The theorem on the **surjection of Fréchet spaces** is an important theorem, due to Stefan Banach, that characterizes when a continuous linear operator between Fréchet spaces is surjective.

In functional analysis, two methods of constructing normed spaces from disks were systematically employed by Alexander Grothendieck to define nuclear operators and nuclear spaces. One method is used if the disk is bounded: in this case, the **auxiliary normed space** is with norm The other method is used if the disk is absorbing: in this case, the auxiliary normed space is the quotient space If the disk is both bounded and absorbing then the two auxiliary normed spaces are canonically isomorphic.

In mathematics, **nuclear operators** are an important class of linear operators introduced by Alexander Grothendieck in his doctoral dissertation. Nuclear operators are intimately tied to the projective tensor product of two topological vector spaces (TVSs).

In functional analysis, a **topological homomorphism** or simply **homomorphism** is the analog of homomorphisms for the category of topological vector spaces (TVSs). This concept is of considerable importance in functional analysis and the famous open mapping theorem gives a sufficient condition for a continuous linear map between Fréchet spaces to be a topological homomorphism.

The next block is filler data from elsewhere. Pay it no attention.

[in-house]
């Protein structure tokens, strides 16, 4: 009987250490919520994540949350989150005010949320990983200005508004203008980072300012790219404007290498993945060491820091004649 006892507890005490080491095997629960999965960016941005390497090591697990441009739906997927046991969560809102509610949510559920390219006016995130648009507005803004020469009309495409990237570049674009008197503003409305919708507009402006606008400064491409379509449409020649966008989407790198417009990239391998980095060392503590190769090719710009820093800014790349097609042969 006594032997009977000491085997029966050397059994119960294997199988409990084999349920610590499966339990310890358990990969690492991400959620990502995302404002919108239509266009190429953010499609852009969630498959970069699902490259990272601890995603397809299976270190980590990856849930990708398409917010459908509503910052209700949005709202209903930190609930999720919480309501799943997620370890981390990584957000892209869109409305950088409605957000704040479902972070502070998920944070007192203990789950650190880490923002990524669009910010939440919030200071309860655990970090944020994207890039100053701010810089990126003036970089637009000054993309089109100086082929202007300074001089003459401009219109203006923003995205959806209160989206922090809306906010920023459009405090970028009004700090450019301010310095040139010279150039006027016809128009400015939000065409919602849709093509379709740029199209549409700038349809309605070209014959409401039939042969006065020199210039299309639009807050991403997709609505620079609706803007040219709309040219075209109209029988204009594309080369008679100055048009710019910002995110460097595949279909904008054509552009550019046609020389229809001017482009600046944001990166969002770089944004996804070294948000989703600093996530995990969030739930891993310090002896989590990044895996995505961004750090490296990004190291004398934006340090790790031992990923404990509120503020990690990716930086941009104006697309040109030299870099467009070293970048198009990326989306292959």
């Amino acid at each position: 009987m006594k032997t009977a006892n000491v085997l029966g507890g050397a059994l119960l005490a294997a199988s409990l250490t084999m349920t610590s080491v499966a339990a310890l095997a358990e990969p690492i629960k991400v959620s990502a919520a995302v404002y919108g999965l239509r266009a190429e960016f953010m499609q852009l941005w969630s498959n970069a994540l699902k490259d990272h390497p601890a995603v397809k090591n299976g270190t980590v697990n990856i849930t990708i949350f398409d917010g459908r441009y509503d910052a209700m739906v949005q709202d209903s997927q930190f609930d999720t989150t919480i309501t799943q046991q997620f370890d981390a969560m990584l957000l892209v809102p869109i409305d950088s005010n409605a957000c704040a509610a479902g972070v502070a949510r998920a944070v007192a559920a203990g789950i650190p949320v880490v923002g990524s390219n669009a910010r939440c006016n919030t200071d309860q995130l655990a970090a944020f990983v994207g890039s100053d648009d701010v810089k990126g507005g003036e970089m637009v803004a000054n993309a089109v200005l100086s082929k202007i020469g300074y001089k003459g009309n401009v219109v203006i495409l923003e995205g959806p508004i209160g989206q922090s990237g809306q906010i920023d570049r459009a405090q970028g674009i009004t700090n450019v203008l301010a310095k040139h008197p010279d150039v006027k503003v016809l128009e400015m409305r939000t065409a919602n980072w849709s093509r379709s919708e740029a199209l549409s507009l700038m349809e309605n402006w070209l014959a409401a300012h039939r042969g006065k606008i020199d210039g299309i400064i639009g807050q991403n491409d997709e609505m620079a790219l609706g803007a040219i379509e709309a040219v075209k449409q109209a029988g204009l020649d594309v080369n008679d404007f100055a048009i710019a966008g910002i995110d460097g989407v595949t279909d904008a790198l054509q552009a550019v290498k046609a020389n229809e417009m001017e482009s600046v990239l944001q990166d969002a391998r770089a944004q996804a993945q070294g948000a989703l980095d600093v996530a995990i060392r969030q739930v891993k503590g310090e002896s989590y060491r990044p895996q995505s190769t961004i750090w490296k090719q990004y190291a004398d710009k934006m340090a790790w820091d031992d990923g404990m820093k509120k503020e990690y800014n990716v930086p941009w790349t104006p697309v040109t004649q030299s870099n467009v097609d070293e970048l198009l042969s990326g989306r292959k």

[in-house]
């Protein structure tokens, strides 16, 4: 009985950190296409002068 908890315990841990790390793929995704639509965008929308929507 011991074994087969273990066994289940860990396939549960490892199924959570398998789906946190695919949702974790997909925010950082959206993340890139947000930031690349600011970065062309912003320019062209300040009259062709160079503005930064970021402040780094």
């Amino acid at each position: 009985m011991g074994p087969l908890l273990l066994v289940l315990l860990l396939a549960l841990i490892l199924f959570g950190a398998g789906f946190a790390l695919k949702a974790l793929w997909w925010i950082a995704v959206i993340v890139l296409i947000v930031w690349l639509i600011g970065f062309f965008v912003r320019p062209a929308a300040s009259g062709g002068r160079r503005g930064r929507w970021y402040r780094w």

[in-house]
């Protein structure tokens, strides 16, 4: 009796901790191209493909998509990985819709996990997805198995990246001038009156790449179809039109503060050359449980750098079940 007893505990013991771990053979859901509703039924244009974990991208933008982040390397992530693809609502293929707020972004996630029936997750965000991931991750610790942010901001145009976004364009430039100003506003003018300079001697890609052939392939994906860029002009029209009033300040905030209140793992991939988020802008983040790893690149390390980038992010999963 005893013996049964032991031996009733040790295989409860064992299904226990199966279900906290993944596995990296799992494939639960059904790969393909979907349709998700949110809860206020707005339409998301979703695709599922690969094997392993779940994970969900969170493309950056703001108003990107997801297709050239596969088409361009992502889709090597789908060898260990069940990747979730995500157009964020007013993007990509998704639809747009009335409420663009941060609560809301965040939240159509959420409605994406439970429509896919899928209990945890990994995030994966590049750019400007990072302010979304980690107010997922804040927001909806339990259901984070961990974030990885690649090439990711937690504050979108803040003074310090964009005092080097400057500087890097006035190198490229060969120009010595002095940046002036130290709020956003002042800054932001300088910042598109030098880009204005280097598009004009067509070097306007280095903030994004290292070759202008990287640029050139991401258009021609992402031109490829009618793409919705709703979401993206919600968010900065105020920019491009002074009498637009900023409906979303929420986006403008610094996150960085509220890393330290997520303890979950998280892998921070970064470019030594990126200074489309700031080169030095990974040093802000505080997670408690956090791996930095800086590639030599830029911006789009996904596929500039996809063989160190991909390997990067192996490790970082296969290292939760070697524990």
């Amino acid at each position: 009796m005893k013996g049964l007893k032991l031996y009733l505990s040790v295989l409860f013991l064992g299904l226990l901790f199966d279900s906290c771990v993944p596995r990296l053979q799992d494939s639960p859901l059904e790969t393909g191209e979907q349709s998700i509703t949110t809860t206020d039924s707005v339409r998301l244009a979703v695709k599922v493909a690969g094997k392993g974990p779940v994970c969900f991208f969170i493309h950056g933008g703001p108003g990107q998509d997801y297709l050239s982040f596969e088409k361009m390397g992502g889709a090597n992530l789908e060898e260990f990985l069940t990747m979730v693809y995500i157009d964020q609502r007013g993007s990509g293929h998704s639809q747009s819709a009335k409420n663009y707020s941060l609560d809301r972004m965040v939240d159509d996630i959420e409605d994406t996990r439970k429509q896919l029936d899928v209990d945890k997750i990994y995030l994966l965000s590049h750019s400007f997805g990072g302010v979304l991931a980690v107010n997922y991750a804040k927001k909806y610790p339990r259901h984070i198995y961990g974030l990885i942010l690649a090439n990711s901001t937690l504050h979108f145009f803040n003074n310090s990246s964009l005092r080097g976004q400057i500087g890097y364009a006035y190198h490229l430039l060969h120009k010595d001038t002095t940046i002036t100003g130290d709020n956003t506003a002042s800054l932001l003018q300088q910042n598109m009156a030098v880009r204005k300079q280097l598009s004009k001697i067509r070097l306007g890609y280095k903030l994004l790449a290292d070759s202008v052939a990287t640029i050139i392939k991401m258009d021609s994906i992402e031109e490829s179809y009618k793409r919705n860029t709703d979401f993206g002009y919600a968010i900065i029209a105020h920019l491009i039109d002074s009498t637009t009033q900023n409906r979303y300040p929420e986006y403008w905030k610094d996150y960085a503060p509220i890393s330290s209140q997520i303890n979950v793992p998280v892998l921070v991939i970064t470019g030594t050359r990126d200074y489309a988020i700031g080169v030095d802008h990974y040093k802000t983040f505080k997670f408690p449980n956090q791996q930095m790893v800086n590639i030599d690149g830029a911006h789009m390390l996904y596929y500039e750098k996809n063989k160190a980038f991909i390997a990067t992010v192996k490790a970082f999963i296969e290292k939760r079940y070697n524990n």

This is a glossary for the terminology in a mathematical field of functional analysis.

In functional analysis and related areas of mathematics, a **metrizable** topological vector space (TVS) is a TVS whose topology is induced by a metric. An **LM-space** is an inductive limit of a sequence of locally convex metrizable TVS.

- ↑ Dolecki & Mynard 2016, pp. 4-5.
- 1 2 3 4 5 Narici & Beckenstein 2011, pp. 459-483.
- ↑ Munkres 2000, p. 171.
- ↑ Rudin 1991, p. 50.
- ↑ Narici & Beckenstein 2011, p. 480.
- ↑ Kreyszig, Erwin (1978).
*Introductory Functional Analysis With Applications*. USA: John Wiley & Sons. Inc. p. 294. ISBN 0-471-50731-8. - ↑ Schaefer & Wolff 1999, p. 78.
- ↑ Trèves (1995) , p. 173
- ↑ Rudin 1991, pp. 50-52.
- 1 2 3 Narici & Beckenstein 2011, pp. 474-476.
- ↑ Narici & Beckenstein 2011, p. 479-483.
- ↑ Trèves 2006, p. 169.
- 1 2 Trèves 2006, p. 549.
- ↑ Trèves 2006, pp. 557-558.
- ↑ Narici & Beckenstein 2011, p. 476.